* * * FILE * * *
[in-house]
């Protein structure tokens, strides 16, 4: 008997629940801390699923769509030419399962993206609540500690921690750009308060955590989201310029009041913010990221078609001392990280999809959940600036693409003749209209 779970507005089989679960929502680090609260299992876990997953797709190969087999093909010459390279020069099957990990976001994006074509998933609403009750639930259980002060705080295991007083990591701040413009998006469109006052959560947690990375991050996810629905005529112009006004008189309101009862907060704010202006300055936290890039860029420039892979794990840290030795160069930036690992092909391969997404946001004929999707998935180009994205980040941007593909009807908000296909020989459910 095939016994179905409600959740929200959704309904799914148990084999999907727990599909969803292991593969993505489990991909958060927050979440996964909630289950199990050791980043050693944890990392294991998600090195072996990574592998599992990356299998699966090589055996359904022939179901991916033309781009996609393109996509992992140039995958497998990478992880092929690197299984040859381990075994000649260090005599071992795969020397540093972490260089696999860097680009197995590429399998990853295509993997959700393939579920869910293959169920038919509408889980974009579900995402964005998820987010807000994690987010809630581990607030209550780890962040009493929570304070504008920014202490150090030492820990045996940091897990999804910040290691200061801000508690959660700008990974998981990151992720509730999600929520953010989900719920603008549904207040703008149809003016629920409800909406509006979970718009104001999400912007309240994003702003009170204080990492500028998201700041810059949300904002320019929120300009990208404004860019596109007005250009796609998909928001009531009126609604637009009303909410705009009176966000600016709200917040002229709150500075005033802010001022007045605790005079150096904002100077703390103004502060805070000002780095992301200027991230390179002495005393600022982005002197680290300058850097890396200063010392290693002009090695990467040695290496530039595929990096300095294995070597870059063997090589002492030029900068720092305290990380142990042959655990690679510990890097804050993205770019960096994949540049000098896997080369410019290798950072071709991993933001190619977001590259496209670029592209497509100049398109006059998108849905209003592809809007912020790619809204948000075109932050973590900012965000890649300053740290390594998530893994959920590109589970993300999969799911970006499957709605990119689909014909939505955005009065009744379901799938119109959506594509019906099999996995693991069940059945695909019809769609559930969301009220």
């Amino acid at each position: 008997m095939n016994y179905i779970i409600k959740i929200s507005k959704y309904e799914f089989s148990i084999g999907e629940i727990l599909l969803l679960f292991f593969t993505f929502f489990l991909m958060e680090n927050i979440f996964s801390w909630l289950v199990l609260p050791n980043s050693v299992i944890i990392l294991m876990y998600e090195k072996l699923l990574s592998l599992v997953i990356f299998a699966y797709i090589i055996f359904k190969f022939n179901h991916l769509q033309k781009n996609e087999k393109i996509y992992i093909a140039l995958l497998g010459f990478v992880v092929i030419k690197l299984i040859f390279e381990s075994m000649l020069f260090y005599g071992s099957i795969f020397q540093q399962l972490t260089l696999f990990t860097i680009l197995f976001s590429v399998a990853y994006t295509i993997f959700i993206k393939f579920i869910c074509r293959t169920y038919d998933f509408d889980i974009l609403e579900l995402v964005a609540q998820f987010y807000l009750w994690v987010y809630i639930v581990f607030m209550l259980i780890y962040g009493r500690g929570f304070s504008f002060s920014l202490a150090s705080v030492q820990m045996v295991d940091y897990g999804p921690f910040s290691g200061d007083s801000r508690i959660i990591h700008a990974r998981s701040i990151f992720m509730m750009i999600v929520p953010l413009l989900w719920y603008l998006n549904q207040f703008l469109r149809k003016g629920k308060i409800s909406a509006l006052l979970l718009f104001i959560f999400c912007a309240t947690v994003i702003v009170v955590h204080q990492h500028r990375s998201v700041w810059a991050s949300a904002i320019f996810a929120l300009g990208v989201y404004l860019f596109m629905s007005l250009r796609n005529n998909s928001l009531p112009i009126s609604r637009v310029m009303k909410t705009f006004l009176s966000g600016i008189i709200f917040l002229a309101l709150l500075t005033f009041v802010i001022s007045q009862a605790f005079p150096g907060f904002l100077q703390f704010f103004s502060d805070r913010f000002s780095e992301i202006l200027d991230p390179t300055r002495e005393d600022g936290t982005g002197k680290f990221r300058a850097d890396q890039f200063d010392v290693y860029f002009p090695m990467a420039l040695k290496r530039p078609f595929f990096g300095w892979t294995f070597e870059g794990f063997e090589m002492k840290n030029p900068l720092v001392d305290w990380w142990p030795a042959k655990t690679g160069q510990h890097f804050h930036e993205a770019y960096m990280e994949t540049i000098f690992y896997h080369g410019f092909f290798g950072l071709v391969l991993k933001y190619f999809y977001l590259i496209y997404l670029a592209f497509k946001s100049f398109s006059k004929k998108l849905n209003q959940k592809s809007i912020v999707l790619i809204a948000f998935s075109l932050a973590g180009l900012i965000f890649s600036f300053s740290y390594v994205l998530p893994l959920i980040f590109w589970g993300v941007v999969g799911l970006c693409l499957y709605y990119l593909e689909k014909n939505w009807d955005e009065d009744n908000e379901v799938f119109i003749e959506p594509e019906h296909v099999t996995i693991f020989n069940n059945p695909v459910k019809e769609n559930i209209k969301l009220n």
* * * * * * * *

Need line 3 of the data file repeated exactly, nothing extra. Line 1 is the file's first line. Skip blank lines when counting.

């Amino acid at each position: 008997m095939n016994y179905i779970i409600k959740i929200s507005k959704y309904e799914f089989s148990i084999g999907e629940i727990l599909l969803l679960f292991f593969t993505f929502f489990l991909m958060e680090n927050i979440f996964s801390w909630l289950v199990l609260p050791n980043s050693v299992i944890i990392l294991m876990y998600e090195k072996l699923l990574s592998l599992v997953i990356f299998a699966y797709i090589i055996f359904k190969f022939n179901h991916l769509q033309k781009n996609e087999k393109i996509y992992i093909a140039l995958l497998g010459f990478v992880v092929i030419k690197l299984i040859f390279e381990s075994m000649l020069f260090y005599g071992s099957i795969f020397q540093q399962l972490t260089l696999f990990t860097i680009l197995f976001s590429v399998a990853y994006t295509i993997f959700i993206k393939f579920i869910c074509r293959t169920y038919d998933f509408d889980i974009l609403e579900l995402v964005a609540q998820f987010y807000l009750w994690v987010y809630i639930v581990f607030m209550l259980i780890y962040g009493r500690g929570f304070s504008f002060s920014l202490a150090s705080v030492q820990m045996v295991d940091y897990g999804p921690f910040s290691g200061d007083s801000r508690i959660i990591h700008a990974r998981s701040i990151f992720m509730m750009i999600v929520p953010l413009l989900w719920y603008l998006n549904q207040f703008l469109r149809k003016g629920k308060i409800s909406a509006l006052l979970l718009f104001i959560f999400c912007a309240t947690v994003i702003v009170v955590h204080q990492h500028r990375s998201v700041w810059a991050s949300a904002i320019f996810a929120l300009g990208v989201y404004l860019f596109m629905s007005l250009r796609n005529n998909s928001l009531p112009i009126s609604r637009v310029m009303k909410t705009f006004l009176s966000g600016i008189i709200f917040l002229a309101l709150l500075t005033f009041v802010i001022s007045q009862a605790f005079p150096g907060f904002l100077q703390f704010f103004s502060d805070r913010f000002s780095e992301i202006l200027d991230p390179t300055r002495e005393d600022g936290t982005g002197k680290f990221r300058a850097d890396q890039f200063d010392v290693y860029f002009p090695m990467a420039l040695k290496r530039p078609f595929f990096g300095w892979t294995f070597e870059g794990f063997e090589m002492k840290n030029p900068l720092v001392d305290w990380w142990p030795a042959k655990t690679g160069q510990h890097f804050h930036e993205a770019y960096m990280e994949t540049i000098f690992y896997h080369g410019f092909f290798g950072l071709v391969l991993k933001y190619f999809y977001l590259i496209y997404l670029a592209f497509k946001s100049f398109s006059k004929k998108l849905n209003q959940k592809s809007i912020v999707l790619i809204a948000f998935s075109l932050a973590g180009l900012i965000f890649s600036f300053s740290y390594v994205l998530p893994l959920i980040f590109w589970g993300v941007v999969g799911l970006c693409l499957y709605y990119l593909e689909k014909n939505w009807d955005e009065d009744n908000e379901v799938f119109i003749e959506p594509e019906h296909v099999t996995i693991f020989n069940n059945p695909v459910k019809e769609n559930i209209k969301l009220n």